In small groups we have been talking about drawing closer to God and last week we posted a tip on getting closer to your kids. Here is another one from the guys at thesource4parents.com written by youth & parent ministry guru Mark Oestreicher. Check out this little preview and then head over to their blog for the full article:
...One of the practices we embrace in my family is storytelling around the dinner table. We have a no cell phones policy (which, these days, is less about taking phone calls than it is about texting or mobile Facebooking or other interruptions that take place just below the edge of the dinner table). We take turns telling low points and high points of our day. With each of these comes a story. We all learn about each others’ values, each others’ needs, each other's spiritual and emotional states. Often, a story of the day will bring out a “that reminds me of the story of that time…”, with a request or one family member or another to retell one of our arsenal of favorites.
Here are some ideas for you to try:
Host intergenerational storytelling dinners. Instead of everyone bringing a dish to share, each person has to bring a story (or a few stories!) to share – real stories, not made-up stories. Give the categories ahead of time, just like you would for a potluck, and have them choose stories in 2 or 3 categories. Make sure you clear the date first with your teenager, because they’re who you really want there! Shoot for at least one person or couple from every generation. Allow for Q&A after each story.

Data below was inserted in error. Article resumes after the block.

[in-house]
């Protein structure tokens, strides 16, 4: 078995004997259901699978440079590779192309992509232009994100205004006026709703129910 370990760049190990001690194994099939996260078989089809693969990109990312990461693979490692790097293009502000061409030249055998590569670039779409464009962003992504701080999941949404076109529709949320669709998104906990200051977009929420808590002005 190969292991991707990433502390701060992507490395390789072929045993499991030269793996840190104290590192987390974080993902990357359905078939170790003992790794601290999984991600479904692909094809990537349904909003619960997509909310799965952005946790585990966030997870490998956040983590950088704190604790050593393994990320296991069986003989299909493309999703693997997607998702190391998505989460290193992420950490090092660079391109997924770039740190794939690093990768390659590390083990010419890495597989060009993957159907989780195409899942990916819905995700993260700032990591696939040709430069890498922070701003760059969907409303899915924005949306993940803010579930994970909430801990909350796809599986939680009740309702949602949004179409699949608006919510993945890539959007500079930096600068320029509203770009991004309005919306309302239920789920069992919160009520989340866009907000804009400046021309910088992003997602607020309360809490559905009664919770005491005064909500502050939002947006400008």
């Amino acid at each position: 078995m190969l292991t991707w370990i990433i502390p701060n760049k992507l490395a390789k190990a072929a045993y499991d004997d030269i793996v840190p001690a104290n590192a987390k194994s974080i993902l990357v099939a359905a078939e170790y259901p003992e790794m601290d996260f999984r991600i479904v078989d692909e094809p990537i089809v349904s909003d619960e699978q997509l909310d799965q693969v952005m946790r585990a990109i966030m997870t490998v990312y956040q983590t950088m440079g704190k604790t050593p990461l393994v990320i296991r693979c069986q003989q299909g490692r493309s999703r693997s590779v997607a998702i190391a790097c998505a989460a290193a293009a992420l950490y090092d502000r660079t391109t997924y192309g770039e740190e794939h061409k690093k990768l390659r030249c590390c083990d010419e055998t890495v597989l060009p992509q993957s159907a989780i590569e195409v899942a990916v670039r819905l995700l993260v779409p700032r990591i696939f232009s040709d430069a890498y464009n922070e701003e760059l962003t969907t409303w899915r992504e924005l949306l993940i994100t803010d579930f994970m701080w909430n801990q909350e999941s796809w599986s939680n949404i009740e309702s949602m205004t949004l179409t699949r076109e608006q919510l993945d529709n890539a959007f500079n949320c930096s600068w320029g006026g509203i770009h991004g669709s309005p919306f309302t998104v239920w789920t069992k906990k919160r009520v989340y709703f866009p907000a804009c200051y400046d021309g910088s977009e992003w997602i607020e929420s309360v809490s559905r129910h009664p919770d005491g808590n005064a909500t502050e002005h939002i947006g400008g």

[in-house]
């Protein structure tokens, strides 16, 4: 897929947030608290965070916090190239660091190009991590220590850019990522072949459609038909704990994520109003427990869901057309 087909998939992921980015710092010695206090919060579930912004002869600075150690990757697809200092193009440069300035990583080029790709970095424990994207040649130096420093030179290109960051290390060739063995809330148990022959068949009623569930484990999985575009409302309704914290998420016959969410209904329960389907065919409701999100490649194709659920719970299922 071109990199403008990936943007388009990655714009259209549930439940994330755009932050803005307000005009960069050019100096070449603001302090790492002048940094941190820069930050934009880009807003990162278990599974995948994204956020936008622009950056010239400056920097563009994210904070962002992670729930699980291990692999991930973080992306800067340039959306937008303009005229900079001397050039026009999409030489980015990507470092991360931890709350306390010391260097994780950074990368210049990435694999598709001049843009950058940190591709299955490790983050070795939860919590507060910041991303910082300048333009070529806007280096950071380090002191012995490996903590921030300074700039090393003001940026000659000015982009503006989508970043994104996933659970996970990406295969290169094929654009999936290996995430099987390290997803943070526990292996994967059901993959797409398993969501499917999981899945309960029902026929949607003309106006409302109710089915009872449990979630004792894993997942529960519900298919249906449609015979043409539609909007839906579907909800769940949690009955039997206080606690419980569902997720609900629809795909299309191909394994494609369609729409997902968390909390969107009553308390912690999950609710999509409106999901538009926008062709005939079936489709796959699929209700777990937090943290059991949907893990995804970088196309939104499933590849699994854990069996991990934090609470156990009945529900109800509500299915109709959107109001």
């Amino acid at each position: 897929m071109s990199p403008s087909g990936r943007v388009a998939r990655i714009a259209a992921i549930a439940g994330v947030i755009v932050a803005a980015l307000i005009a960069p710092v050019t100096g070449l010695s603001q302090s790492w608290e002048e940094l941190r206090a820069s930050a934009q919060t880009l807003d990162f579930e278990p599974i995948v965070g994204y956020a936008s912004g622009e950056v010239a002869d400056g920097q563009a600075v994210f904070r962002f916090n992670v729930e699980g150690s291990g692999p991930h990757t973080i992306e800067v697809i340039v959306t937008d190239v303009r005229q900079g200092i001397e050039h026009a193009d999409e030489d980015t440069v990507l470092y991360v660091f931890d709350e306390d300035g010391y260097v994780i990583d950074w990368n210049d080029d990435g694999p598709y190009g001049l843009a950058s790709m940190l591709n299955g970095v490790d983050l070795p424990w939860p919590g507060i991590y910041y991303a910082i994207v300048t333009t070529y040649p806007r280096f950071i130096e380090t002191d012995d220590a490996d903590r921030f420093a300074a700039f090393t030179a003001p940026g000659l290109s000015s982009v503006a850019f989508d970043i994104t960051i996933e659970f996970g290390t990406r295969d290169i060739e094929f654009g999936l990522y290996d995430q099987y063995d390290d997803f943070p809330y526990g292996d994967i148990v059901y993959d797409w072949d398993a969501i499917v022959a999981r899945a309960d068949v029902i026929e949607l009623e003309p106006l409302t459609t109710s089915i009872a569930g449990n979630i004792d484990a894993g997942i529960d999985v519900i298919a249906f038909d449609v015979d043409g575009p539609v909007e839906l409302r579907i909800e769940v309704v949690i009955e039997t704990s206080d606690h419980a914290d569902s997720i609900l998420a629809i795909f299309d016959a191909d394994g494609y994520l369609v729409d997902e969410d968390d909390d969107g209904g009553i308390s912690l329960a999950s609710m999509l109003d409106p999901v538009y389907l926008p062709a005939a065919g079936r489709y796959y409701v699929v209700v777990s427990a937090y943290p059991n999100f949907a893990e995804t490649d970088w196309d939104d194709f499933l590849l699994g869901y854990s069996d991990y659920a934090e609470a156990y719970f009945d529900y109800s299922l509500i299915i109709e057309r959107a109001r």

Highs and Lows. Described above as a practice my family uses, have each family member, over a meal, share a story of a high point and a low point of their day. If you family is open to it, you can add an ancient prayer element to this practice by together noticing where God was present in both the high and low moments.
Letter writing. Yes, in these postmodern days, the art of writing snail mail seems almost ancient (especially to teenagers). But, particularly if your older relatives aren’t local to you, asking them to write out stories from their youth and young adult years can become family keepsakes.
Oral history recordings. Many teenagers are skilled at simple video editing. Challenge your teenager to interview grandparents and other older relatives (or, older people in your church) about what life was like when they were younger. Video the interview, and edit it into a short piece you can keep. Store them on YouTube and share them with other family members (or church members), inviting them to add more.